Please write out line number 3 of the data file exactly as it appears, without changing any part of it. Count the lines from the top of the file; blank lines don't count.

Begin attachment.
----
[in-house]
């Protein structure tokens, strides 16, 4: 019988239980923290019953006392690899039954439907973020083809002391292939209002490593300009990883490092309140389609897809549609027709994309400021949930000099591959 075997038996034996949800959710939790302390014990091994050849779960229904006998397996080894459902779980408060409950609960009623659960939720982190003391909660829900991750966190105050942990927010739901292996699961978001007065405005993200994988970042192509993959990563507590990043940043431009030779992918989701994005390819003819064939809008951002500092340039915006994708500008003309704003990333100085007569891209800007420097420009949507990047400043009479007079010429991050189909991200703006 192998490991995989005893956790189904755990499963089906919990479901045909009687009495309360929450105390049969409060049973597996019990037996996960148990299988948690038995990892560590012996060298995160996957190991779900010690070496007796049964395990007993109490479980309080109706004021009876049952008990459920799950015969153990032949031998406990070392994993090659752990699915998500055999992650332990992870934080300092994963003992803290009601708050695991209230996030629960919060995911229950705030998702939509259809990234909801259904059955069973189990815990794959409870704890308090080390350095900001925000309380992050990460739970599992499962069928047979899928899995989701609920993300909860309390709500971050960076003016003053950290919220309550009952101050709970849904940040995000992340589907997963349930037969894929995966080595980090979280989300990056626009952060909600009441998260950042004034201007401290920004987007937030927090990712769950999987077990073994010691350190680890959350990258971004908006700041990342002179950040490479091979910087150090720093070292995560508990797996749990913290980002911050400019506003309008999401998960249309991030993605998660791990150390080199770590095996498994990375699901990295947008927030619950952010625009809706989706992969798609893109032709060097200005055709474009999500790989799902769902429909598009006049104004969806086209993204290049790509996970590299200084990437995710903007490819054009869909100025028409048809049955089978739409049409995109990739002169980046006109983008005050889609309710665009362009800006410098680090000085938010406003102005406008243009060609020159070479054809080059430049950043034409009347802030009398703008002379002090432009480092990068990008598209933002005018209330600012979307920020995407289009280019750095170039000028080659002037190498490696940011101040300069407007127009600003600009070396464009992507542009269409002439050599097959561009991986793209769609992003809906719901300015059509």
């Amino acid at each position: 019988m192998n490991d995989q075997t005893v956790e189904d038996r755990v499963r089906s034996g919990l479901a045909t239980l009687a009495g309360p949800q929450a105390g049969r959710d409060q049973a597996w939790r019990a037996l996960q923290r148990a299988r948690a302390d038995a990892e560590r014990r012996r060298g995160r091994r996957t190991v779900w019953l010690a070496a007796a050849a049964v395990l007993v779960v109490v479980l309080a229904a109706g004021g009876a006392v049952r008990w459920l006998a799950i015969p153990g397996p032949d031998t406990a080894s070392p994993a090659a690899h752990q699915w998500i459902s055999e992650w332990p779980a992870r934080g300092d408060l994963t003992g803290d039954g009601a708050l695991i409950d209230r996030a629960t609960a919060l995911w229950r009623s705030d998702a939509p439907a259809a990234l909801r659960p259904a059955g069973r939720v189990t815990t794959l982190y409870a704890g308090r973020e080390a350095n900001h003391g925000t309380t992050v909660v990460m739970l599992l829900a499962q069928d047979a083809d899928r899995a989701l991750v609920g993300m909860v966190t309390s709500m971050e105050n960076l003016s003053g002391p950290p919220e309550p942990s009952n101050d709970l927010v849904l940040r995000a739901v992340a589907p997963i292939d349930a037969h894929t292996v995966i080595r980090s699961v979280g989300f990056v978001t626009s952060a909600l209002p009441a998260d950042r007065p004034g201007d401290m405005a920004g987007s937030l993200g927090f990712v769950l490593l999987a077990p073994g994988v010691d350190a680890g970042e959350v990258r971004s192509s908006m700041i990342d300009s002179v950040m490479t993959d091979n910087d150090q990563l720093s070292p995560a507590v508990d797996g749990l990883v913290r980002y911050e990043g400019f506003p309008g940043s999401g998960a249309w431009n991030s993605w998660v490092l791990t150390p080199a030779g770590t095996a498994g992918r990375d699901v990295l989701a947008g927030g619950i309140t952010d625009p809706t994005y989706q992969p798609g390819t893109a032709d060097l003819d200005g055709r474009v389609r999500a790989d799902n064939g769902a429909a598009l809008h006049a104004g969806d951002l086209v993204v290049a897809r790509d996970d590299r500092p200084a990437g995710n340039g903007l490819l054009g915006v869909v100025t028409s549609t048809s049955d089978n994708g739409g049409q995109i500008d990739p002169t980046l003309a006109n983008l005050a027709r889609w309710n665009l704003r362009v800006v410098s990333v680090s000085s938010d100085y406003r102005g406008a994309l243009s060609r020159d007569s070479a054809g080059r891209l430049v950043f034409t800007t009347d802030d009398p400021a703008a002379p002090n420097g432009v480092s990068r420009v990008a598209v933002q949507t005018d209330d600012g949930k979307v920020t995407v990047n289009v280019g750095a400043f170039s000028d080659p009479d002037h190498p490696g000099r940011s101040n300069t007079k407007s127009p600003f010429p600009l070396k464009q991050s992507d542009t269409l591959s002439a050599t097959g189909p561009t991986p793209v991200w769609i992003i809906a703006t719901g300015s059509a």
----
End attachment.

């Amino acid at each position: 019988m192998n490991d995989q075997t005893v956790e189904d038996r755990v499963r089906s034996g919990l479901a045909t239980l009687a009495g309360p949800q929450a105390g049969r959710d409060q049973a597996w939790r019990a037996l996960q923290r148990a299988r948690a302390d038995a990892e560590r014990r012996r060298g995160r091994r996957t190991v779900w019953l010690a070496a007796a050849a049964v395990l007993v779960v109490v479980l309080a229904a109706g004021g009876a006392v049952r008990w459920l006998a799950i015969p153990g397996p032949d031998t406990a080894s070392p994993a090659a690899h752990q699915w998500i459902s055999e992650w332990p779980a992870r934080g300092d408060l994963t003992g803290d039954g009601a708050l695991i409950d209230r996030a629960t609960a919060l995911w229950r009623s705030d998702a939509p439907a259809a990234l909801r659960p259904a059955g069973r939720v189990t815990t794959l982190y409870a704890g308090r973020e080390a350095n900001h003391g925000t309380t992050v909660v990460m739970l599992l829900a499962q069928d047979a083809d899928r899995a989701l991750v609920g993300m909860v966190t309390s709500m971050e105050n960076l003016s003053g002391p950290p919220e309550p942990s009952n101050d709970l927010v849904l940040r995000a739901v992340a589907p997963i292939d349930a037969h894929t292996v995966i080595r980090s699961v979280g989300f990056v978001t626009s952060a909600l209002p009441a998260d950042r007065p004034g201007d401290m405005a920004g987007s937030l993200g927090f990712v769950l490593l999987a077990p073994g994988v010691d350190a680890g970042e959350v990258r971004s192509s908006m700041i990342d300009s002179v950040m490479t993959d091979n910087d150090q990563l720093s070292p995560a507590v508990d797996g749990l990883v913290r980002y911050e990043g400019f506003p309008g940043s999401g998960a249309w431009n991030s993605w998660v490092l791990t150390p080199a030779g770590t095996a498994g992918r990375d699901v990295l989701a947008g927030g619950i309140t952010d625009p809706t994005y989706q992969p798609g390819t893109a032709d060097l003819d200005g055709r474009v389609r999500a790989d799902n064939g769902a429909a598009l809008h006049a104004g969806d951002l086209v993204v290049a897809r790509d996970d590299r500092p200084a990437g995710n340039g903007l490819l054009g915006v869909v100025t028409s549609t048809s049955d089978n994708g739409g049409q995109i500008d990739p002169t980046l003309a006109n983008l005050a027709r889609w309710n665009l704003r362009v800006v410098s990333v680090s000085s938010d100085y406003r102005g406008a994309l243009s060609r020159d007569s070479a054809g080059r891209l430049v950043f034409t800007t009347d802030d009398p400021a703008a002379p002090n420097g432009v480092s990068r420009v990008a598209v933002q949507t005018d209330d600012g949930k979307v920020t995407v990047n289009v280019g750095a400043f170039s000028d080659p009479d002037h190498p490696g000099r940011s101040n300069t007079k407007s127009p600003f010429p600009l070396k464009q991050s992507d542009t269409l591959s002439a050599t097959g189909p561009t991986p793209v991200w769609i992003i809906a703006t719901g300015s059509a």